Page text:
We want to congratulate the program co-sponsors for the global-wide expansion of the Thirty Under 30 Rising Stars Program.

Further information and access to nomination forms can be obtained at this THOMAS.net web link.

 Bob Ferrari, Founder and Executive Editor


Supply Chain Matters Highlights from ISM 2016 Conference- Part Three

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Last week, this supply chain industry analyst attended the Institute for Supply Management (ISM) 2016 annual conference held in Indianapolis. This is the conference where global purchasing and supply management professionals from large and smaller organizations alike gather for added learning, education and insights related to supply management and in particular, its role in contributing to required business outcomes.

Readers can view ISM 2016 conference highlights in our prior Part One and Part Two postings.

During our second day at the conference, this author had the opportunity to participate in a press conference and hear from five of this year’s 30 Under30 Rising Supply Chain Stars, a program introduced by ISM and ThomasNet last year.  In previous postings, we have shined a light on this program along with its designees.

During the special press event, ISM CEO Tom Derry indicated that the organization could not be more pleased with the success and visibility has garnered among the purchasing and supply management community. Representatives from program co-sponsor ThomasNet expressed similar equal praise for the ongoing visibility of this program. With an average age of 27 and delivering more than $10 million in cost savings from just a single individual, this year’s recipients span industry settings ranging from manufacturing to education, medical devices, IT and government.

During the interactive press conference, the panel of five recipients who attended the conference indicated that their generation is less concerned with an 8 to 5 work week structure favoring more a flex time schedule that allows for required family and personal time.  I asked the panel whether mentorship from an older or experienced generation was considered important. The response was that this is absolutely essential, but clarified as to sponsorship rather than mentorship. Having a sponsor to be able to bounce ideas or ask open questions was noted as very essential to their current accomplishments in their roles. They further described themselves as a generation without borders, not encumbered by organizational barriers.

On the topic of technology, the panel indicated that often, their biggest challenge is access to data, particularly involving resident ERP systems that are “older than me.” They articulated that timely information is needed to make informed decisions, that current information cycles are far faster requiring more timely data and information which is often frustrating to find.  The panel further indicated that their generation prefers knowledge on-demand, utilizing micro-learning and E-learning on the fly to gain knowledge of unfamiliar processes or product areas.  They therefore seek and expect an environment that provides such forms of knowledge management tools.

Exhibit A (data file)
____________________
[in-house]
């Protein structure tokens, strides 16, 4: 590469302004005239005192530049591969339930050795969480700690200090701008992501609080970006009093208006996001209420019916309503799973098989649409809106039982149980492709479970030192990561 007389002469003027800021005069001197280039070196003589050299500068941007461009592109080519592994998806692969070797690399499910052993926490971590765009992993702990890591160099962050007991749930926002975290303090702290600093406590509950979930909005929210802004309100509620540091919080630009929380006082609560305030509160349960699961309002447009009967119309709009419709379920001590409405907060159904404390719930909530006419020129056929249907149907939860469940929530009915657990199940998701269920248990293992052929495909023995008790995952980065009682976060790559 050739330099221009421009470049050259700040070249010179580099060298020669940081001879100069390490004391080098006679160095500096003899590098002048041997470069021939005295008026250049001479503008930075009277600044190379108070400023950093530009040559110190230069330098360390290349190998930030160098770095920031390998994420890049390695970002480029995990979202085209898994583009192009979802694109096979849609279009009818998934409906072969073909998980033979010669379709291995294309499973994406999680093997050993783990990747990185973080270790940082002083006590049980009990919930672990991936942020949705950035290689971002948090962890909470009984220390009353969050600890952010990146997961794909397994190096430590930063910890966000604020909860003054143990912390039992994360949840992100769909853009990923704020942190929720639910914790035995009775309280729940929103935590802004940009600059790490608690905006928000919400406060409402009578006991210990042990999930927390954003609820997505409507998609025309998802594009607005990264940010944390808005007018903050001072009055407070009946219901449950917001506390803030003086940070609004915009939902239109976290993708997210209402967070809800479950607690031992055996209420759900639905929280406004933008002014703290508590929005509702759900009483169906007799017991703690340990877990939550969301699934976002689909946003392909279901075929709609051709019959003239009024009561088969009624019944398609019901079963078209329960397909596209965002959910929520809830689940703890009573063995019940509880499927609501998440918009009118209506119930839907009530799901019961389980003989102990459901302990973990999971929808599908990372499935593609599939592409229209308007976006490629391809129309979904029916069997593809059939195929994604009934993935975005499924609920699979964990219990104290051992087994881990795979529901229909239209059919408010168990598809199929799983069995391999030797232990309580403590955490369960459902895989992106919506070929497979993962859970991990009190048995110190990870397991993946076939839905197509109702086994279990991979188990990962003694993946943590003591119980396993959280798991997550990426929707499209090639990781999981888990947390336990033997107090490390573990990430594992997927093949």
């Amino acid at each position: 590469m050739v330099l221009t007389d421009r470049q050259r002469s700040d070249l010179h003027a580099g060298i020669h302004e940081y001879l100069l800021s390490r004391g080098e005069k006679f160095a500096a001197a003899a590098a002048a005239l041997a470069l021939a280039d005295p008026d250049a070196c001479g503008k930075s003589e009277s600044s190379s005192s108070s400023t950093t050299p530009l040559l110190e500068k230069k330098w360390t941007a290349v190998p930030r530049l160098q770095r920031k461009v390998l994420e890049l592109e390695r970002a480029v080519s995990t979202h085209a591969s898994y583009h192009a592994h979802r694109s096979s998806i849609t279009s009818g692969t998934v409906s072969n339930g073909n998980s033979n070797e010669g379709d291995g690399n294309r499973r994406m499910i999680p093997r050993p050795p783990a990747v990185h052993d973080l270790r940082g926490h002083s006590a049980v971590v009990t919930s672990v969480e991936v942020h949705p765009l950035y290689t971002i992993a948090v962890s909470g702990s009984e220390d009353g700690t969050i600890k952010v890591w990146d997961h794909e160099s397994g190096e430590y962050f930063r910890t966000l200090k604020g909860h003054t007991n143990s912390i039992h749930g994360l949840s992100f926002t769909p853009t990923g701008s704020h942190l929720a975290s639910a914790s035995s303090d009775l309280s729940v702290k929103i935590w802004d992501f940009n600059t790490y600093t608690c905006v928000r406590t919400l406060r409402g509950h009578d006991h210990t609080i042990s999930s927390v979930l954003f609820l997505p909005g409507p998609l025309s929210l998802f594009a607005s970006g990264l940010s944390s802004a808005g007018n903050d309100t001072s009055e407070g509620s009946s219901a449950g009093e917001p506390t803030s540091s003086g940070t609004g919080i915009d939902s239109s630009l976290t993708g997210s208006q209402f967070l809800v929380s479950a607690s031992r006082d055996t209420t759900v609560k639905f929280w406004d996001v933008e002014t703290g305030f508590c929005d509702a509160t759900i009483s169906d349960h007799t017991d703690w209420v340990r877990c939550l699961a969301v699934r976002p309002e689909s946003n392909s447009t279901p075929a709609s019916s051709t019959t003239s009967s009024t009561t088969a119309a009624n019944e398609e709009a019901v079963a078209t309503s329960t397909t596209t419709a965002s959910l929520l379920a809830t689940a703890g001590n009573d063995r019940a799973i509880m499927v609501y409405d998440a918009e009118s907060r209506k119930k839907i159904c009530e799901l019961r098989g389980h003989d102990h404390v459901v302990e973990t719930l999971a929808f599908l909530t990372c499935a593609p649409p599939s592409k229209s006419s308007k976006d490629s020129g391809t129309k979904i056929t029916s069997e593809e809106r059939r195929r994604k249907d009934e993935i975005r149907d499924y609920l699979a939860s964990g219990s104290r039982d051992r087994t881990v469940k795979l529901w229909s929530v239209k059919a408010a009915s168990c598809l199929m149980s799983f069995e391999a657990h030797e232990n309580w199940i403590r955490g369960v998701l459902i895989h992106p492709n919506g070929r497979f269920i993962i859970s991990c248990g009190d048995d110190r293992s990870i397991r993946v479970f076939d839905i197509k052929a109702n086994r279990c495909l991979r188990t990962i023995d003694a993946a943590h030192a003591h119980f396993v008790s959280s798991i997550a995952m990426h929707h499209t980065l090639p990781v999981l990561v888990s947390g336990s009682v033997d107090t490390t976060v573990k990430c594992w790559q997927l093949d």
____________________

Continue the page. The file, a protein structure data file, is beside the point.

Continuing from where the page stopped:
We continue to be impressed and blown-away with the scope of responsibilities being managed by these Millennials.  Job responsibilities of all 30 of this year’s designees include roles as Contract Administrators, Managers, Program Managers, Buyer and Senior Buyer, Sourcing Managers, Team Leads, Improvement Leader, Category Analyst, Logistics Support Supervisor or Director, Global Change Management Lead, or Director of U.S. Operations among others.

Readers can gain an overview of all of this year’s 30 Under 30 Rising Supply Chain Stars by clicking on this dedicated program web site.

 

This Editor had the opportunity to once again conduct an interview with ISM CEO Tom Derry. Our conversation touched on a number of today’s burning topics for supply management professionals. Derry noted that the procurement role has indeed become more strategic to businesses and ISM continues to work on continuous learning and training programs that include more strategic business and broader supply chain management competencies.

He reiterated the announcement at this year’s conference, of the ISM launch of an online learning initiative termed eISM, a program designed to support the increasingly busy lifestyles of today’s procurement professionals. The offering features a number of distinct learning options, varying from self-led learning modules to guided learning sessions with instructors, fostering more convenient learning in a way best suited to personal learning style.

From a broader skills perspective, our interview included the need for added competencies in driving environmental and social supply chain sustainability efforts and we both touched upon efforts shared by PepsiCo, Fed Ex and others at this year’s sessions.

We discussed this year’s J. Shipman Award winner, Tim Fiore, one of the most prestigious ISM recognition awards for procurement. This year’s recipient provides an example of a role model beyond cost savings, which Derry believes is becoming more desired across various industry settings. He reiterated that Mr. Fiore holds two masters degrees along with life-long learning in procurement transformation which he believes is becoming more of the model among today’s leading chief procurement officers.